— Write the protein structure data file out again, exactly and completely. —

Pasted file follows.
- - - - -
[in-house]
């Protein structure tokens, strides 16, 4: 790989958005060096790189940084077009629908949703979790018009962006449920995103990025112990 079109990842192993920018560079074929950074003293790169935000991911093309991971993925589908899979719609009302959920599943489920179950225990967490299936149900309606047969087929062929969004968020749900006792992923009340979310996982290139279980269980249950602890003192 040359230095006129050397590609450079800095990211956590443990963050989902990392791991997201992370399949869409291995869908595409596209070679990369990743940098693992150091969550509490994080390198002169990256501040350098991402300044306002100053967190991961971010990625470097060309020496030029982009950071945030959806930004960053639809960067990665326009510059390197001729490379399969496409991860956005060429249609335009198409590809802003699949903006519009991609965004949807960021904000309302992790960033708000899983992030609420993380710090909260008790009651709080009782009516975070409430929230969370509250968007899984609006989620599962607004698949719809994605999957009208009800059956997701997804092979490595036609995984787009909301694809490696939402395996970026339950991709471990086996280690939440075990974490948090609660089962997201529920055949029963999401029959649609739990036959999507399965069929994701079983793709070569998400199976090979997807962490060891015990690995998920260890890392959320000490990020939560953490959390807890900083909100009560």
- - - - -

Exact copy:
[in-house]
């Protein structure tokens, strides 16, 4: 790989958005060096790189940084077009629908949703979790018009962006449920995103990025112990 079109990842192993920018560079074929950074003293790169935000991911093309991971993925589908899979719609009302959920599943489920179950225990967490299936149900309606047969087929062929969004968020749900006792992923009340979310996982290139279980269980249950602890003192 040359230095006129050397590609450079800095990211956590443990963050989902990392791991997201992370399949869409291995869908595409596209070679990369990743940098693992150091969550509490994080390198002169990256501040350098991402300044306002100053967190991961971010990625470097060309020496030029982009950071945030959806930004960053639809960067990665326009510059390197001729490379399969496409991860956005060429249609335009198409590809802003699949903006519009991609965004949807960021904000309302992790960033708000899983992030609420993380710090909260008790009651709080009782009516975070409430929230969370509250968007899984609006989620599962607004698949719809994605999957009208009800059956997701997804092979490595036609995984787009909301694809490696939402395996970026339950991709471990086996280690939440075990974490948090609660089962997201529920055949029963999401029959649609739990036959999507399965069929994701079983793709070569998400199976090979997807962490060891015990690995998920260890890392959320000490990020939560953490959390807890900083909100009560």